Side One features tracks explaining to the audience how to find radio stations that are designated Emergency Broadcasting System (EBS) broadcasters. The EBS replaced CONELRAD as the official medium of atomic war in 1963. But while CONELRAD was fixed at either 640 or 1240 on the AM dial, the EBS could be ANYWHERE on the radio. In one PSA on this record, the announcer says: "In the event of enemy attack, the Emergency Broadcasting System will be your best source of information. You simply dial to an EBS station in your area for immediate emergecy instructions. The stations can be found easily on your regular radio because repeated annoucements will be made identifying them as an EBS station and the area they are serving."
This provides the scenerio wherein survivors of a nuclear attack would wear out their precious batteries frantically dialing around their radio day and night seeking a lone surviving Civil Defense broadcaster. Whereas on the old, superior CONELAD system, survivors could just check 640 or 1240 in between vomiting fits and tranquilizer doses. Of course, now we have the Emergency Alert System which is identical to the old EBS except for its alert signal. The EBS signal, you may recall, was a piercing, streaming whine while the EAS's sounds more like a broken modem.
Side Two of this album is a collection of Civil Defense newsbytes announcing what C.D. officials are doing in "your community" to insure "our" survival in the event of "enemy attack." These tracks, among other things, reflect the Department's fondness for acronyms such as this one from Band 2: "Locating fallout shelters to protect people from radioactive fallout in the event of a nuclear attack is a big job. But getting ready to use this shelter in an emergecy is another big job. And Civil Defense is working on this right now at the community level. This is called Community Shelter Planning or CSP..." or this one from Band 5: "If this country should ever suffer a nuclear attack, govenors, mayors, city managers and other persons of authority in state and local governments would be working in Emergency Operating Centers directing the necessary survival and recovery actions. There are now more than 2,000 such centers thorough out the United States. EOCs they're called..."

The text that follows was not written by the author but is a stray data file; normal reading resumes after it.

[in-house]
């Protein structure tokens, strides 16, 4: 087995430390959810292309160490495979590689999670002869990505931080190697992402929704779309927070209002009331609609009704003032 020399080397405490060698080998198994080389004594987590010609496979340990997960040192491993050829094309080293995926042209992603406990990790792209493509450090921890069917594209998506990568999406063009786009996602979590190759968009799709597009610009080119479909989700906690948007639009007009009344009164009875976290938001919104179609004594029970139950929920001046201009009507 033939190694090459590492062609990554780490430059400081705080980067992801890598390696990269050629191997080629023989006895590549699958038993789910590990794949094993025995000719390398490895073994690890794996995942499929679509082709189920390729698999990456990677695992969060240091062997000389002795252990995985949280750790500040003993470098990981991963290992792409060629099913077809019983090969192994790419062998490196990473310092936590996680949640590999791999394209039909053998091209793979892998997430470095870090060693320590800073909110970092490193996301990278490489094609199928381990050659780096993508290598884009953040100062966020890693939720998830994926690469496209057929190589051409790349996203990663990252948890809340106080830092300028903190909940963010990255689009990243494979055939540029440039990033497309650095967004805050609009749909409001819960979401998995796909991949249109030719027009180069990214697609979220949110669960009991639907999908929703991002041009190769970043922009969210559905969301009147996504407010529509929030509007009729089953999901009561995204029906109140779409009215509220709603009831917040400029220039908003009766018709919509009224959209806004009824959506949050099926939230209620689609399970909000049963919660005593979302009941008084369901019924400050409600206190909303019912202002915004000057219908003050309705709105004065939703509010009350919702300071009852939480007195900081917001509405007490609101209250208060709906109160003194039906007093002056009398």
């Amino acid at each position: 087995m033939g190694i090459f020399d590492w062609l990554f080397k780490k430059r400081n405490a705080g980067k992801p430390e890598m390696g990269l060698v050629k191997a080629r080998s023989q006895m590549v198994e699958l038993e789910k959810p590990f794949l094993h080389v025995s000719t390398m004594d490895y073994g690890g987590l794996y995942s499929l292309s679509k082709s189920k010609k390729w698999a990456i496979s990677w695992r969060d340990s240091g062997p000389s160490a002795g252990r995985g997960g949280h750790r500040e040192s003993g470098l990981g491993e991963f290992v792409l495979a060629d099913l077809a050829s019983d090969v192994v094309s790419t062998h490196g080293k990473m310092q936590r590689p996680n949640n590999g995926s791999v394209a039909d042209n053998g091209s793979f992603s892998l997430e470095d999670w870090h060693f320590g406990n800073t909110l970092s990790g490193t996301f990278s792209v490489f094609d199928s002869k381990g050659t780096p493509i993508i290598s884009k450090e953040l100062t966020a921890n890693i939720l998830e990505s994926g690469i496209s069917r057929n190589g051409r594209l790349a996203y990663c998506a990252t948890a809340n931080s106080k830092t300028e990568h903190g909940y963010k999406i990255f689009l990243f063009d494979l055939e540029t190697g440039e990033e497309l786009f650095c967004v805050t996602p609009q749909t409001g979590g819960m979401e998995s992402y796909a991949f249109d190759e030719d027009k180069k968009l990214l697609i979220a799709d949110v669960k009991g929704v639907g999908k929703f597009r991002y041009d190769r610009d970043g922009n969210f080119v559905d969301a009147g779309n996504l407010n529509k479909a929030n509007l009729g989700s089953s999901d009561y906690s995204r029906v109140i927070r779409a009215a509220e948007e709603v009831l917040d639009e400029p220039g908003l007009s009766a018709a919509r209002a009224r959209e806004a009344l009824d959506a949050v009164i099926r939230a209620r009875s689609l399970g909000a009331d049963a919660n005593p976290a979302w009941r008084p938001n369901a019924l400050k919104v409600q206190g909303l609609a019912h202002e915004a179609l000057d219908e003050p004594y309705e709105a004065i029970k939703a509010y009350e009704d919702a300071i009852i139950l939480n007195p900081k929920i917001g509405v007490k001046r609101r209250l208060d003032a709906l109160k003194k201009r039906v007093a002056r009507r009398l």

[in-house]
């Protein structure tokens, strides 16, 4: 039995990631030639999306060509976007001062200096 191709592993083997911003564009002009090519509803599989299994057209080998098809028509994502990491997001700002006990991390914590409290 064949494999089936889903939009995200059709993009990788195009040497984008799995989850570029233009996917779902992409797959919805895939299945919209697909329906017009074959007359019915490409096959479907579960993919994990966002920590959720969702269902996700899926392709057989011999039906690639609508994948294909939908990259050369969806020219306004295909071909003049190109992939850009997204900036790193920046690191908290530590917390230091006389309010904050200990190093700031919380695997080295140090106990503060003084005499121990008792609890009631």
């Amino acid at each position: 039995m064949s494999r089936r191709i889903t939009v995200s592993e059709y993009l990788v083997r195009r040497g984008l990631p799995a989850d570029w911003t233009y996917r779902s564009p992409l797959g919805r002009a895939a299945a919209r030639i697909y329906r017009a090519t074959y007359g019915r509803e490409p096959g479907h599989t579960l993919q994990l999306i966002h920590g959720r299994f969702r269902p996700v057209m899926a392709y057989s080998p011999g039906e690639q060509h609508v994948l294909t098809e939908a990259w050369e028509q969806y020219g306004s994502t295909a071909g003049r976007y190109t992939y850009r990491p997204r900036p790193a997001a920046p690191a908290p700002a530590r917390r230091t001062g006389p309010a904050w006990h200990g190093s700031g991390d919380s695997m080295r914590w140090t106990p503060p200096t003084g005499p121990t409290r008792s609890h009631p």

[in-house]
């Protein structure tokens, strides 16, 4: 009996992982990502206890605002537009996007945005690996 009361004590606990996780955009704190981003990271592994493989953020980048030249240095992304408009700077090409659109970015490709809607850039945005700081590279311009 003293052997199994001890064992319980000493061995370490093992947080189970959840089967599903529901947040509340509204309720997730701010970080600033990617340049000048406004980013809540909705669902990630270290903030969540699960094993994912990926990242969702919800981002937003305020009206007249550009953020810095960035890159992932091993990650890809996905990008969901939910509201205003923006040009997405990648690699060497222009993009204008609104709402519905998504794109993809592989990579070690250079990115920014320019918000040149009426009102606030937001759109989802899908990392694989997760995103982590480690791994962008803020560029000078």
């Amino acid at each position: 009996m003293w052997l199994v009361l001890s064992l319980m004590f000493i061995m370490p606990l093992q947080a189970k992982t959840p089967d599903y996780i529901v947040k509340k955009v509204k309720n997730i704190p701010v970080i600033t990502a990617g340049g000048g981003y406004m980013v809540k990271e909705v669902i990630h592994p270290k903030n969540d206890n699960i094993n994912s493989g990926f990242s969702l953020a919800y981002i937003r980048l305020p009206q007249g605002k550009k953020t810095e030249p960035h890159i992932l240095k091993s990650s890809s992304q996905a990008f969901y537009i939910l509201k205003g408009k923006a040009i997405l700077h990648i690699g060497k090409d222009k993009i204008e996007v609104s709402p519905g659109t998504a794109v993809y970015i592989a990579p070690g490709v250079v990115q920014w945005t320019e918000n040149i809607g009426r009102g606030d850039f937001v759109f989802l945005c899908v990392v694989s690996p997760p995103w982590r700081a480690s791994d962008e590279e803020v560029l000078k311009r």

Needless to say, neither of the acronyms ever really caught on with a fickle public which was more fascinated by other, more exotic acronyms like L.S.D. and S.T.P.
FROM THE BACK COVER OF THE ALBUM:
TO THE PROGRAM DIRECTOR
The Office of Civil Defense recognizes fact that, in time of national emergency, local readiness relies on a practical civil defense program that is supported by the public. A strong local awareness at the community level us the backbone of a successful program.
Local radio provides the immediacy which can bring to the public it serves, information, guidance and instructions during an emergency, whether it is of a local nature or one involving the entire nation.
On this transcription you will find public service spot announcements on the Emergency Broadcasting System (Side 1) and on a variety of civil defnese subjects (side 2). We believe the announcements are informative and will contribute to the strengthening of your community's civil defense.
The shipping carton also includes identical live copy spots for an announcer to use at his discretion.
The cooperation of your station is greatly appreciated.
OFFICE OF CIVIL DEFENSE
DEPARTMENT OF DEFENSE
WASHINGTON, D.C 20310
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